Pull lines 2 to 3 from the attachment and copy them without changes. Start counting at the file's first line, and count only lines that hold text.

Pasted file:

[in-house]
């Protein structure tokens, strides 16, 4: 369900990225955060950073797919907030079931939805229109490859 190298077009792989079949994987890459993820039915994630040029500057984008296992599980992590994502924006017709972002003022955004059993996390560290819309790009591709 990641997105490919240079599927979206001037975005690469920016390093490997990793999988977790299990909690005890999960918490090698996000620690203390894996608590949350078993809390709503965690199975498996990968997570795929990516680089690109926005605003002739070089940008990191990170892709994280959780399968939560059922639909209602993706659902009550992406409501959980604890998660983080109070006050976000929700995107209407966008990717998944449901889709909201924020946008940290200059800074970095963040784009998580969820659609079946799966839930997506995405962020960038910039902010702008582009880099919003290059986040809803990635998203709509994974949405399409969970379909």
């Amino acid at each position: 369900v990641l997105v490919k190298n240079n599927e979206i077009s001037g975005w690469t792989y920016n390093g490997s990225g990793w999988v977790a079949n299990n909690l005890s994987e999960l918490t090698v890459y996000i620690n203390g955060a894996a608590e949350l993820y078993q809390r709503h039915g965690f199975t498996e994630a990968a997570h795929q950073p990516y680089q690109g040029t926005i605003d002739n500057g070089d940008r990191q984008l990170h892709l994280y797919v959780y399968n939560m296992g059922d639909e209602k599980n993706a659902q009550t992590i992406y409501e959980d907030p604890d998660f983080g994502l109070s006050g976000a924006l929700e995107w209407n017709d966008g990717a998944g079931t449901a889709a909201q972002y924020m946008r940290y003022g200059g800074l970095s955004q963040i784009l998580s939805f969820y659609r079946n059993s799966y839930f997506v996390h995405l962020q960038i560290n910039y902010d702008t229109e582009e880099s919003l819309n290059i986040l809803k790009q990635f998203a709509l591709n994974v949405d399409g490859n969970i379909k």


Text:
């Protein structure tokens, strides 16, 4: 369900990225955060950073797919907030079931939805229109490859 190298077009792989079949994987890459993820039915994630040029500057984008296992599980992590994502924006017709972002003022955004059993996390560290819309790009591709 990641997105490919240079599927979206001037975005690469920016390093490997990793999988977790299990909690005890999960918490090698996000620690203390894996608590949350078993809390709503965690199975498996990968997570795929990516680089690109926005605003002739070089940008990191990170892709994280959780399968939560059922639909209602993706659902009550992406409501959980604890998660983080109070006050976000929700995107209407966008990717998944449901889709909201924020946008940290200059800074970095963040784009998580969820659609079946799966839930997506995405962020960038910039902010702008582009880099919003290059986040809803990635998203709509994974949405399409969970379909």
């Amino acid at each position: 369900v990641l997105v490919k190298n240079n599927e979206i077009s001037g975005w690469t792989y920016n390093g490997s990225g990793w999988v977790a079949n299990n909690l005890s994987e999960l918490t090698v890459y996000i620690n203390g955060a894996a608590e949350l993820y078993q809390r709503h039915g965690f199975t498996e994630a990968a997570h795929q950073p990516y680089q690109g040029t926005i605003d002739n500057g070089d940008r990191q984008l990170h892709l994280y797919v959780y399968n939560m296992g059922d639909e209602k599980n993706a659902q009550t992590i992406y409501e959980d907030p604890d998660f983080g994502l109070s006050g976000a924006l929700e995107w209407n017709d966008g990717a998944g079931t449901a889709a909201q972002y924020m946008r940290y003022g200059g800074l970095s955004q963040i784009l998580s939805f969820y659609r079946n059993s799966y839930f997506v996390h995405l962020q960038i560290n910039y902010d702008t229109e582009e880099s919003l819309n290059i986040l809803k790009q990635f998203a709509l591709n994974v949405d399409g490859n969970i379909k």